value returned by capacity(), e.g.,

vector<int> vec;
vec.reserve(1);
try
{
vec.at(0) = 2;
}
catch (exception &e)
{
cout << "Caught: " << e.what( ) << endl;
cout << "Type: " << typeid( e ).name( ) << endl;
};

will throw an exception because size() returns 0 so the index is >= size().
However

vector<int> vec;
vec.resize(1);
try
{
vec.at(0) = 2;
}
catch (exception &e)
{
cout << "Caught: " << e.what( ) << endl;
cout << "Type: " << typeid( e ).name( ) << endl;
};

does not throw an exception because size() is 1 and so the index is <
size().

--
John Carson
Dec 27 '05 #6
Digital Puer wrote:
Hi, I'm coming over from Java to C++, so please bear with me.
In C++, is there a way for me to use exceptions to catch
segmentation faults (e.g. when I access a location off
the end of an array)?


such mechanisms are platform specific and there is some good reason why
they have not been incooperated into the c++ language itself, for
example:

- common out-of-bounds errors often do not trigger a segfault because
your program has to access non-mapped or foreign memory for that to
happen. small off-bounds errors may pass unnoticed.
- writing into memory off bounds that your process owns will invoke
undefined behaviour and may wreak havoc.
- your process might have been corrupted on OS side before the
segmentation fault occured anyways.

in c++ you should always ensure that memory operations are valid and
use related tools like checked array index access, smart pointers and
the like if you need language support to do so.

if you are still interested into handling segfaults have a look into
platform specific newsgroups for more details.

-- peter

Dec 27 '05 #7

Digital Puer wrote:
Hi, I'm coming over from Java to C++, so please bear with me.
In C++, is there a way for me to use exceptions to catch
segmentation faults (e.g. when I access a location off
the end of an array)?


It useless. After a segmentation fault, at least on unix, the behavior
of the process is undefined. You can not reliably handle or recover
from it. I see no reason why this wouldn't apply for windoze.

http://www.opengroup.org/onlinepubs/...chap02_04.html
....
The behavior of a process is undefined after it ignores a SIGFPE,
SIGILL, SIGSEGV, or SIGBUS signal that was not generated by kill(),
sigqueue(), or raise().
....

Dec 27 '05 #8
Digital Puer wrote:
Hi, I'm coming over from Java to C++, so please bear with me.
In C++, is there a way for me to use exceptions to catch
segmentation faults (e.g. when I access a location off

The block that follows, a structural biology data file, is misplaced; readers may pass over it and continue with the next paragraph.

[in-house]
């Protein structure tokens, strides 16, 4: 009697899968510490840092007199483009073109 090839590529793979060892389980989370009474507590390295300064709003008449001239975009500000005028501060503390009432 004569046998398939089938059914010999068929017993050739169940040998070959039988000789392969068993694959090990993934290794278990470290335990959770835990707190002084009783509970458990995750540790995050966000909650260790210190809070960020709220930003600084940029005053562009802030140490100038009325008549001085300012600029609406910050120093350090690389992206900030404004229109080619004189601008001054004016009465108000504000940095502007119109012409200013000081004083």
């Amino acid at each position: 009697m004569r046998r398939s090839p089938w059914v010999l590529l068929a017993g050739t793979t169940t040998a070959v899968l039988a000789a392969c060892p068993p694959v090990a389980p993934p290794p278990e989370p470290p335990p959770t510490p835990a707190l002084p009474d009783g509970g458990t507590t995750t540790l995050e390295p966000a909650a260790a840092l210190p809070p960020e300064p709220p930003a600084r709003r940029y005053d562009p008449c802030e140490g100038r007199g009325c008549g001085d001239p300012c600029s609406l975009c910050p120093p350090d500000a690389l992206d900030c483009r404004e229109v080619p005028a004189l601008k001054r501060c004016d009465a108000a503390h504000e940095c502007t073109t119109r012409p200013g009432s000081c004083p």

the end of an array)?

Thanks.

I have no clue what you mean by your allusion to Java. Segementation
faults are a foreign concept to Java as well. There's no portable
way of catching them in C++ (and in many implementations there's no
good way to catch them at all). There's no indication that accessing
off the end of an array generates a segmentation fault either. Chances
are you just access/clobber some other piece of memory.
Dec 27 '05 #9
"Maxim Yegorushkin" <ma***************@gmail.com> wrote in message
news:11**********************@g49g2000cwa.googlegr oups.com
Digital Puer wrote:
Hi, I'm coming over from Java to C++, so please bear with me.
In C++, is there a way for me to use exceptions to catch
segmentation faults (e.g. when I access a location off
the end of an array)?


It useless. After a segmentation fault, at least on unix, the behavior
of the process is undefined. You can not reliably handle or recover
from it. I see no reason why this wouldn't apply for windoze.


It doesn't apply. Of course a segmentation fault normally indicates a
program bug, so it is doubtful if the program can continue successfully from
that point on. However, it is certainly not the case that the behaviour of
the process becomes undefined as a matter of course.

For example, the following crashes on Windows:

int main()
{
int *ptr = 0;
*ptr = 2;

return 0;
}

However, using structure exception handling, we can do this:

int main()
{
int *ptr = 0;

__try
{
*ptr = 2;
}
__except(EXCEPTION_EXECUTE_HANDLER)
{
cout << "exception thrown\n";
}

// code execution resumes here and the process is in a
// completely robust state.

return 0;
}

The details of structured exception handling are described in Jeffrey
Richter's book, Programming Applications for Microsoft Windows.
--
John Carson
Dec 27 '05 #10
> In C++, is there a way for me to use exceptions to catch